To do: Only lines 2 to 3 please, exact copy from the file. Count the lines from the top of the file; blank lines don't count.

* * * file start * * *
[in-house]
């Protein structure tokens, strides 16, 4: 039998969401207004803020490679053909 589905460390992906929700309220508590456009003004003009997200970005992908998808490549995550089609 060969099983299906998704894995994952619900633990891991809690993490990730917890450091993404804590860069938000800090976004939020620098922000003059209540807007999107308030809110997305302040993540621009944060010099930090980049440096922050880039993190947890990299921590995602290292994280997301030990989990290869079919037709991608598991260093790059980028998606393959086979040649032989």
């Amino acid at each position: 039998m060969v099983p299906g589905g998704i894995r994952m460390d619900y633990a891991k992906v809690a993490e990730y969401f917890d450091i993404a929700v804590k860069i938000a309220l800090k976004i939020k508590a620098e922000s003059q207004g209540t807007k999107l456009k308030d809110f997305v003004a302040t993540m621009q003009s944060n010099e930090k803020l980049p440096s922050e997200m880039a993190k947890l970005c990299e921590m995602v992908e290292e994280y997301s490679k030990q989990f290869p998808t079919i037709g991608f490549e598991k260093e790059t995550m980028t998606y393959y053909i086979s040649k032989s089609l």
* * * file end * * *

């Protein structure tokens, strides 16, 4: 039998969401207004803020490679053909 589905460390992906929700309220508590456009003004003009997200970005992908998808490549995550089609 060969099983299906998704894995994952619900633990891991809690993490990730917890450091993404804590860069938000800090976004939020620098922000003059209540807007999107308030809110997305302040993540621009944060010099930090980049440096922050880039993190947890990299921590995602290292994280997301030990989990290869079919037709991608598991260093790059980028998606393959086979040649032989």
């Amino acid at each position: 039998m060969v099983p299906g589905g998704i894995r994952m460390d619900y633990a891991k992906v809690a993490e990730y969401f917890d450091i993404a929700v804590k860069i938000a309220l800090k976004i939020k508590a620098e922000s003059q207004g209540t807007k999107l456009k308030d809110f997305v003004a302040t993540m621009q003009s944060n010099e930090k803020l980049p440096s922050e997200m880039a993190k947890l970005c990299e921590m995602v992908e290292e994280y997301s490679k030990q989990f290869p998808t079919i037709g991608f490549e598991k260093e790059t995550m980028t998606y393959y053909i086979s040649k032989s089609l």